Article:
I was just reminded about the difference between philosophy and science. I've written about this topic before here and here. This particular reminder came in the form of Blake Giunta's challenge to the argument from "divine hiddenness" as stated in the Unbelievable Podcast episode. A very detailed summary of the argument and the counterargument can be found on the beliefmap website. Essentially the main argument goes that a loving God who wants to be in a personal relationship with the subjects he creates would not then choose to be hidden from anyone who is non-resistant. Thus the existence of anyone willing to be in relationship with God, but isn't, demonstrates that God doesn't exist. The challenge from Blake Giunta, broken up into many different parts in categories, is essentially that God may have reasons to hide if there's a greater good.

And further Blake will say that the atheist must defeat all of these possible exceptions -- show that they are all impossible -- in order to defeat his challenge. When he said this in the interview, it really struck me as shifting the burden of proof. However, he is technically correct. In a philosophical argument where you were trying to prove something you do you have to demonstrate that possible counter arguments are in fact impossible. But this isn't how we gain knowledge in the world. I've written about this before but I don't think that philosophy can produce new knowledge of things in the world. With philosophy, I can point out the possible contradictions in certain types of statements but I can never demonstrate the existence of a particular thing or phenomenon. We need science for that.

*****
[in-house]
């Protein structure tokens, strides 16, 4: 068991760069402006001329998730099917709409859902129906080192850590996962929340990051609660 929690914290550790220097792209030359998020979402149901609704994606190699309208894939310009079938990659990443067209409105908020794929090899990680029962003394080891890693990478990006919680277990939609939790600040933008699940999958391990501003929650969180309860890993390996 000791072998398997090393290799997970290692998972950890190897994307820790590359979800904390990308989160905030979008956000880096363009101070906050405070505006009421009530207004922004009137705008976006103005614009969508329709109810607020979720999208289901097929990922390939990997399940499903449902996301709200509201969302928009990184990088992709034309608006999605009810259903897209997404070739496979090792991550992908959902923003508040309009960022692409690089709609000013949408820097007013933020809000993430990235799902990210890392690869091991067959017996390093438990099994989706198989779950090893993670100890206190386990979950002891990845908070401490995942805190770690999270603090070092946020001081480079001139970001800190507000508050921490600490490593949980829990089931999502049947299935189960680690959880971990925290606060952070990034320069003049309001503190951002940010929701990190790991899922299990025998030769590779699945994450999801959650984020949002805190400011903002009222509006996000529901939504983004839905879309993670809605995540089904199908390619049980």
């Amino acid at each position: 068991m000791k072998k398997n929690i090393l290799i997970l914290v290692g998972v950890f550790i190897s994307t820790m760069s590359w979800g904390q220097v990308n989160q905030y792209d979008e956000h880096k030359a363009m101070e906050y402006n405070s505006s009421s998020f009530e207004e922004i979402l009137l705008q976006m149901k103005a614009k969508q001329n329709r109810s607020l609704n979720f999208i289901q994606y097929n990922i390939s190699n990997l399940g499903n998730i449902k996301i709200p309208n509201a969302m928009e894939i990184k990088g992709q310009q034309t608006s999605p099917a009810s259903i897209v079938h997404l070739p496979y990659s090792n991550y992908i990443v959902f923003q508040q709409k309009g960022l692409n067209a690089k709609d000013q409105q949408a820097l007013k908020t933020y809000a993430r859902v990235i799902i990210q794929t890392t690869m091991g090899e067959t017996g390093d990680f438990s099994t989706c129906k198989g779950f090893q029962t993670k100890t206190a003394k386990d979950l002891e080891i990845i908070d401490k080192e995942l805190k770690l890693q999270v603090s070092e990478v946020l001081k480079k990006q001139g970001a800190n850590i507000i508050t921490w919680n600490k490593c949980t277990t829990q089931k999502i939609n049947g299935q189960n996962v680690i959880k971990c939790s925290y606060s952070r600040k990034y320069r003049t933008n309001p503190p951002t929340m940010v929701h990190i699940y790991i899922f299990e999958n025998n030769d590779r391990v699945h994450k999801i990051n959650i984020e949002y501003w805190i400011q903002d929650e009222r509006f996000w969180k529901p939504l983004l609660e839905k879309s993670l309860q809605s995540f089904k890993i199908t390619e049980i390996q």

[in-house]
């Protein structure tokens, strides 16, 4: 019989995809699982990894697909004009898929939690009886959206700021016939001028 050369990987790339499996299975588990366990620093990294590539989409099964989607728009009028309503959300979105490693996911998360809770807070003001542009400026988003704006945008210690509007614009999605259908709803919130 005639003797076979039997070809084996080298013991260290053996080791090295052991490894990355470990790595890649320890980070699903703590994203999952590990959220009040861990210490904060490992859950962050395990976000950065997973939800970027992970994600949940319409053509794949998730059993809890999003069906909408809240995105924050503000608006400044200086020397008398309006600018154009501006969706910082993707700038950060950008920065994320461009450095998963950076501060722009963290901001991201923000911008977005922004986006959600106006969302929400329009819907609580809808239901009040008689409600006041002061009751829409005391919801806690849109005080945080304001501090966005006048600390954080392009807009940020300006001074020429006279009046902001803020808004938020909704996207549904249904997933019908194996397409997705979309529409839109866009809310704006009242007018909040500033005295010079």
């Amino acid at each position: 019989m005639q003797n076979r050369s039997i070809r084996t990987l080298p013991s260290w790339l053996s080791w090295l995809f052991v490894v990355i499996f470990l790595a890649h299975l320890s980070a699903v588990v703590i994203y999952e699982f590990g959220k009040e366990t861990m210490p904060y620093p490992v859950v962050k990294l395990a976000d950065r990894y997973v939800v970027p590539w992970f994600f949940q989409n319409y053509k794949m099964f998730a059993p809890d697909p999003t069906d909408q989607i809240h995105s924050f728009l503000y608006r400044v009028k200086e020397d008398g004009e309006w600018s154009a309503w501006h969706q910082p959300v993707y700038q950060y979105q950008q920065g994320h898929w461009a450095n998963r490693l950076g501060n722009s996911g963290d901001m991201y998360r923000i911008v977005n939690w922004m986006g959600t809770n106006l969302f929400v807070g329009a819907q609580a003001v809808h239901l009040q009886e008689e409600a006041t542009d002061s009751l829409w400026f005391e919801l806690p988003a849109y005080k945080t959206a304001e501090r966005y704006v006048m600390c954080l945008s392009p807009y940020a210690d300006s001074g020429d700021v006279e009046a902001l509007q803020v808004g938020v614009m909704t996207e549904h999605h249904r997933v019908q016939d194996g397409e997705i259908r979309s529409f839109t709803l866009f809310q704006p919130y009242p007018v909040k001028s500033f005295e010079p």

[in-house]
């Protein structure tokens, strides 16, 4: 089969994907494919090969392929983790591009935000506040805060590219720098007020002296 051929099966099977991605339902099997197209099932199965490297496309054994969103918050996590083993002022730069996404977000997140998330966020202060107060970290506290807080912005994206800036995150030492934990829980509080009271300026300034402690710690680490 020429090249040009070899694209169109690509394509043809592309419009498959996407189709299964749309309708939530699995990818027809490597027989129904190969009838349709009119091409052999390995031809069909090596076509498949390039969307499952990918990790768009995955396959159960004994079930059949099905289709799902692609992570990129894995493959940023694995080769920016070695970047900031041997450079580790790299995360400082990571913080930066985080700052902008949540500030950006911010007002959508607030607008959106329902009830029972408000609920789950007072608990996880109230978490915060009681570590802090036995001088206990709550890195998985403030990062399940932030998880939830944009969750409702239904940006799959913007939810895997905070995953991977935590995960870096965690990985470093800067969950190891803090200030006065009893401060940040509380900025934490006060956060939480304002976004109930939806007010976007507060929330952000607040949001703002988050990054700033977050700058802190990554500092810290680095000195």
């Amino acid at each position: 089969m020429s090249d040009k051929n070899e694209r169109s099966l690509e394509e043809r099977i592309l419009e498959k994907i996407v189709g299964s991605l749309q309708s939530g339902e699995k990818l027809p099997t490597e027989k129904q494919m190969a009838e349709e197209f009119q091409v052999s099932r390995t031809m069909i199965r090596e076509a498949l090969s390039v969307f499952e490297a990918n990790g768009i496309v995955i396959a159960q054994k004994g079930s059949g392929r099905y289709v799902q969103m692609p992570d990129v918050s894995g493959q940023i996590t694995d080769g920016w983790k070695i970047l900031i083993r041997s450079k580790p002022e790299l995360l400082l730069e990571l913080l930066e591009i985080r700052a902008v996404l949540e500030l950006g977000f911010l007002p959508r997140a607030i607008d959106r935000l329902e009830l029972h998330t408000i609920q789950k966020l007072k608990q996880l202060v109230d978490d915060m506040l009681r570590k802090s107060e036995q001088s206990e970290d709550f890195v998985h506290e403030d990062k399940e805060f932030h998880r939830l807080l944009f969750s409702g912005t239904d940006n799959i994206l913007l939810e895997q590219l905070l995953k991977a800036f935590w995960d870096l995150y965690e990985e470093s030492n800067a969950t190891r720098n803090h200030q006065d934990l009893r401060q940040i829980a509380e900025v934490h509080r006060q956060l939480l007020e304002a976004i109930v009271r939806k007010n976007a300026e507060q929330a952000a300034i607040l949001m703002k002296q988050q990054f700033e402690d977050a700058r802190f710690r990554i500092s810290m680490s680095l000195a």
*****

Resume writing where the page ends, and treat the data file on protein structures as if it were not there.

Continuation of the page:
So the original argument really should be recast in probabilistic terms. Given the properties of God, namely his infinite love and justice, it is supremely unlikely that he would hide himself from so many nonresistant people. Further, it would be highly unlikely that, for the people who already believe in him, he wouldn't choose to be absolutely obvious. Instead, even most believers admit that the actions of God in their life -- although sometimes seemingly palpable -- are very hard to distinguish from their own thoughts or their projections onto events. Mysterious ways. This seems unlikely in the face of an all-loving God that wants to be a relationship with his subjects.

Recasting the argument in probabilistic terms modifies Blake's challenge. When he says that "maybe God has some reason for hiding" you can turn it around and simply ask "what evidence do you actually have that he's there and hiding?" or "what evidence do you have that these reasons for hiding are in fact salient?" Yes it's possible that God is hiding for some reasons but how have you demonstrated that these reasons are likely? One can make all sorts of excuses about why it's possible God would be hidden, but the reality is that God's actions are definitely hidden and, at best, this does not suggest the existence of a loving God.

The burden of proof needs to land squarely on the person making claims about God's motivations, and providing evidence of his existence in the first place. It is not the role of the skeptic to have to disprove every possible excuse the philosopher imagines, which is why the argument is much more useful in probabilistic rather than philosophical terms.